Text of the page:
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GINA SLOAN – DIRECTOR OF INNOVATIONS, MICROBAN INTERNATIONAL, UK INFECTION PREVENTION AND CONTROL


A systematic approach tohygiene inhealthcare


Gina Sloan discusses hygiene considerations for healthcare environments, and how the inclusion of antimicrobial surfaces can enhance existing protocols and practices.


Healthcare-associated Infections (HCAIs) are an increasingly prevalent issue for hospitals, care homes and other healthcare facilities worldwide. Despite the efforts of global public health organisations to raise awareness of the importance of hand hygiene, compliance remains low, indicating the need for additional preventative measures. A system approach to hygiene in the patient environment of care needs to be considered to provide a comprehensive solution to HCAIs. This solution will continue to improve on hand hygiene, increase monitoring of environmental surfaces, introduce novel disinfection techniques, and utilise embedded antimicrobials. To date, preventative measures for


HCAIs have been limited to hand hygiene. While these measures have resulted in a 2% to 11% reduction in infections1


and a similar decline in HCAIs within the UK, general compliance remains low in most healthcare settings. Observational studies focused on


compliance with hand washing guidance have shown an approximate 40% compliance rate with hand hygiene measures. This means that there are six out of 10 missed opportunities for hand hygiene within the healthcare environment.2,3 In recognition of the imperfect human, healthcare facilities must search for complimentary measures to reduce HCAIs.


The patient environment The patient environment has been highlighted as a potential source of pathogen contamination and


in the US


Once present on dry, inanimate objects, microorganisms can survive for days and even months


transmittance. The patient environment can be defined as all inanimate surfaces that surround the patient. This can encompass bed railing, flooring, bathroom facilities, and even door handles. A patient is constantly shedding


bacteria, skin cells, and mucus into their surroundings presenting a risk of infection. Rutala et al established that areas within the patient environment can be classified as low, medium, and high touch surfaces. The highest touch point areas receive up to 96 touches every day by patients,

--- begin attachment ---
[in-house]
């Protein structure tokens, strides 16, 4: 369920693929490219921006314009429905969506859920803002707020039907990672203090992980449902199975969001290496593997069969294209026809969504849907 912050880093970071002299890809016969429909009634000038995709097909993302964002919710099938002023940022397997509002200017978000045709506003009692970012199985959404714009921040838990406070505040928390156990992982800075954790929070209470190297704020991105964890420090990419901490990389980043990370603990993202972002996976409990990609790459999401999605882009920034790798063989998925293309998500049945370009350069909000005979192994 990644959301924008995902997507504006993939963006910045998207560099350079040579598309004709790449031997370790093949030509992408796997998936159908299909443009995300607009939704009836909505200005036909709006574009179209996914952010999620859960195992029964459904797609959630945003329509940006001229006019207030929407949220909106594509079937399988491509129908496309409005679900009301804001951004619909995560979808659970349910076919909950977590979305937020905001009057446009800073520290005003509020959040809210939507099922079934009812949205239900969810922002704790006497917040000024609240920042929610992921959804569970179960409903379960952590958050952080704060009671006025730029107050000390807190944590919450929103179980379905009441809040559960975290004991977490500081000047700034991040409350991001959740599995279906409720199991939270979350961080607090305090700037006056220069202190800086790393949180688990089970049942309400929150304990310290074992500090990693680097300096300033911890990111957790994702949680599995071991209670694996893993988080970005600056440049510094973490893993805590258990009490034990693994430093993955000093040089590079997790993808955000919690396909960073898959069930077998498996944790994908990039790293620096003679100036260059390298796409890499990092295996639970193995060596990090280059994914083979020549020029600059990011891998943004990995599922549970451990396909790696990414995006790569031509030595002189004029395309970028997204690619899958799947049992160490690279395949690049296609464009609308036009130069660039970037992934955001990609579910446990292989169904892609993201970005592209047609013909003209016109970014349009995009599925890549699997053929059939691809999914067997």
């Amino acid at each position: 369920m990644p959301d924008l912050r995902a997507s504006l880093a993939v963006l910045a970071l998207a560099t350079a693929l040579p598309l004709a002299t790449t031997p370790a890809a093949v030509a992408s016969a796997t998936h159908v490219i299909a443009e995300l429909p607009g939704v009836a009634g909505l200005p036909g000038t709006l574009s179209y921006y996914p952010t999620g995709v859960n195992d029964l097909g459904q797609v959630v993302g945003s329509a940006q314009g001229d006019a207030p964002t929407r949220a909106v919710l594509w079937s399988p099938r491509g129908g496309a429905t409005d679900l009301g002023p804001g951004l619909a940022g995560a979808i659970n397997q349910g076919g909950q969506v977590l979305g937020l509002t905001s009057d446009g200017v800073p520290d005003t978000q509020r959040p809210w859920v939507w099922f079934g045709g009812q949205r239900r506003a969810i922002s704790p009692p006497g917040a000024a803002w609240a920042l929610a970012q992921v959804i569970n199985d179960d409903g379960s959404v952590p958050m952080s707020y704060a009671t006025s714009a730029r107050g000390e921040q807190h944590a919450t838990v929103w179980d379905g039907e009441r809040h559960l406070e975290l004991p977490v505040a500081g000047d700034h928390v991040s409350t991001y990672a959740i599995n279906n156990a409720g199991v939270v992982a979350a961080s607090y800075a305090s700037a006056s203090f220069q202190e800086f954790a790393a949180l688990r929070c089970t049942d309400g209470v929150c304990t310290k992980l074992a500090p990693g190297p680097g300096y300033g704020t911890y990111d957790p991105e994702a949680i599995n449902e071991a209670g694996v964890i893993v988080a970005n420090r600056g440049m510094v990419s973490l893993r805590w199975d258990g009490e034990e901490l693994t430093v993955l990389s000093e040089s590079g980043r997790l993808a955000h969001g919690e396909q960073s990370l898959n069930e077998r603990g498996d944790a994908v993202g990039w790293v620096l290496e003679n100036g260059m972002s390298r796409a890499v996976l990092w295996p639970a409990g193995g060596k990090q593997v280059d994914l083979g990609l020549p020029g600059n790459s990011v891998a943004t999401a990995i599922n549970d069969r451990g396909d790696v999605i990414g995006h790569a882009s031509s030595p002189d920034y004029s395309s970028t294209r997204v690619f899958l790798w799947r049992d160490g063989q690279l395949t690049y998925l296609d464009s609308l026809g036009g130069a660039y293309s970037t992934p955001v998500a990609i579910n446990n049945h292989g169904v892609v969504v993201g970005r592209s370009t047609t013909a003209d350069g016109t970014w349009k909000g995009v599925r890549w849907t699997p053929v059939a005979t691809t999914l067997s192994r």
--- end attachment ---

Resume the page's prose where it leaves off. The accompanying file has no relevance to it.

Gina Sloan Dr Gina Sloan is director of Innovations at Microban


International, a provider of antimicrobial technologies and odour control solutions.


Gina recently received the 2019 AATCC Technical Committee on Research (TCR) Service Award for her leadership of AATCC’s RA31 Antimicrobial Activity Test Methods research committee. She holds a BS in Biology from Western Carolina University, and a PhD in Molecular Genetics from Wake Forest University.


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visitors, and healthcare providers.4 Interestingly, the highest touch items do not necessarily have a higher bioburden. Instead, the high touchpoint surfaces are a place for increased interaction and potential cross contamination and transmittance. The evolving contribution of the patient


environment to HCAI development is evident in prior room occupancy statistics. Once present on dry inanimate objects, microorganisms have a remarkable ability to survive for days and even months. After a patient has been discharged, the hospital room must undergo a thorough cleaning, typically referred to as terminal cleaning. Terminal cleaning measures are meant to remove all microbes from the prior patient, presenting a microbial clean room to the next patient. However, despite best efforts, terminal cleaning continues to be inadequate. This results in an increased risk of HCAI to the new patient, representing 1.4x the risk for a Methicillin Resistant Staphylococcus aureus (MRSA)


IFHE DIGEST 2020


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